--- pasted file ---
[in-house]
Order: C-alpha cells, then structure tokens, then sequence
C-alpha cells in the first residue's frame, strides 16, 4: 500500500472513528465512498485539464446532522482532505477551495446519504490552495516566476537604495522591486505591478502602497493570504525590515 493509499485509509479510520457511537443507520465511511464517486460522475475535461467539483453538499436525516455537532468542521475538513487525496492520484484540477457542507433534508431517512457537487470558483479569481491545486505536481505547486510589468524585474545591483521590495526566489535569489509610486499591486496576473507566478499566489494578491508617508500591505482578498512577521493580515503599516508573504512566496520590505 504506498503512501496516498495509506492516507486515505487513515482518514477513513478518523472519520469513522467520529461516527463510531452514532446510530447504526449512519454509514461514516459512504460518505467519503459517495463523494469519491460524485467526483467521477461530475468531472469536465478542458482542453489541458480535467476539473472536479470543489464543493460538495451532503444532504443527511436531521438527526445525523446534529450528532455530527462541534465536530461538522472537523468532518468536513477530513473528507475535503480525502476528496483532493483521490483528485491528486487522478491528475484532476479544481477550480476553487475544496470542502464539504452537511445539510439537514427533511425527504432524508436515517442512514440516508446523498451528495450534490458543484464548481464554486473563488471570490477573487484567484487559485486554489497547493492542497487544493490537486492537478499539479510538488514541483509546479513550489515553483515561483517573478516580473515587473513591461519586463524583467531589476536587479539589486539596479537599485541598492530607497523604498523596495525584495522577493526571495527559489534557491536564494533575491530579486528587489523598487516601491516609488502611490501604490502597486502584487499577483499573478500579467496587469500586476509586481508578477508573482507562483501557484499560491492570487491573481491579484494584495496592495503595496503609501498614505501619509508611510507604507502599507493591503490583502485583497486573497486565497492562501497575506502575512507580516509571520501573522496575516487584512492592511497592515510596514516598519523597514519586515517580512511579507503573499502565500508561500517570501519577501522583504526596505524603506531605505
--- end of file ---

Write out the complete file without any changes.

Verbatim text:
[in-house]
Order: C-alpha cells, then structure tokens, then sequence
C-alpha cells in the first residue's frame, strides 16, 4: 500500500472513528465512498485539464446532522482532505477551495446519504490552495516566476537604495522591486505591478502602497493570504525590515 493509499485509509479510520457511537443507520465511511464517486460522475475535461467539483453538499436525516455537532468542521475538513487525496492520484484540477457542507433534508431517512457537487470558483479569481491545486505536481505547486510589468524585474545591483521590495526566489535569489509610486499591486496576473507566478499566489494578491508617508500591505482578498512577521493580515503599516508573504512566496520590505 504506498503512501496516498495509506492516507486515505487513515482518514477513513478518523472519520469513522467520529461516527463510531452514532446510530447504526449512519454509514461514516459512504460518505467519503459517495463523494469519491460524485467526483467521477461530475468531472469536465478542458482542453489541458480535467476539473472536479470543489464543493460538495451532503444532504443527511436531521438527526445525523446534529450528532455530527462541534465536530461538522472537523468532518468536513477530513473528507475535503480525502476528496483532493483521490483528485491528486487522478491528475484532476479544481477550480476553487475544496470542502464539504452537511445539510439537514427533511425527504432524508436515517442512514440516508446523498451528495450534490458543484464548481464554486473563488471570490477573487484567484487559485486554489497547493492542497487544493490537486492537478499539479510538488514541483509546479513550489515553483515561483517573478516580473515587473513591461519586463524583467531589476536587479539589486539596479537599485541598492530607497523604498523596495525584495522577493526571495527559489534557491536564494533575491530579486528587489523598487516601491516609488502611490501604490502597486502584487499577483499573478500579467496587469500586476509586481508578477508573482507562483501557484499560491492570487491573481491579484494584495496592495503595496503609501498614505501619509508611510507604507502599507493591503490583502485583497486573497486565497492562501497575506502575512507580516509571520501573522496575516487584512492592511497592515510596514516598519523597514519586515517580512511579507503573499502565500508561500517570501519577501522583504526596505524603506531605505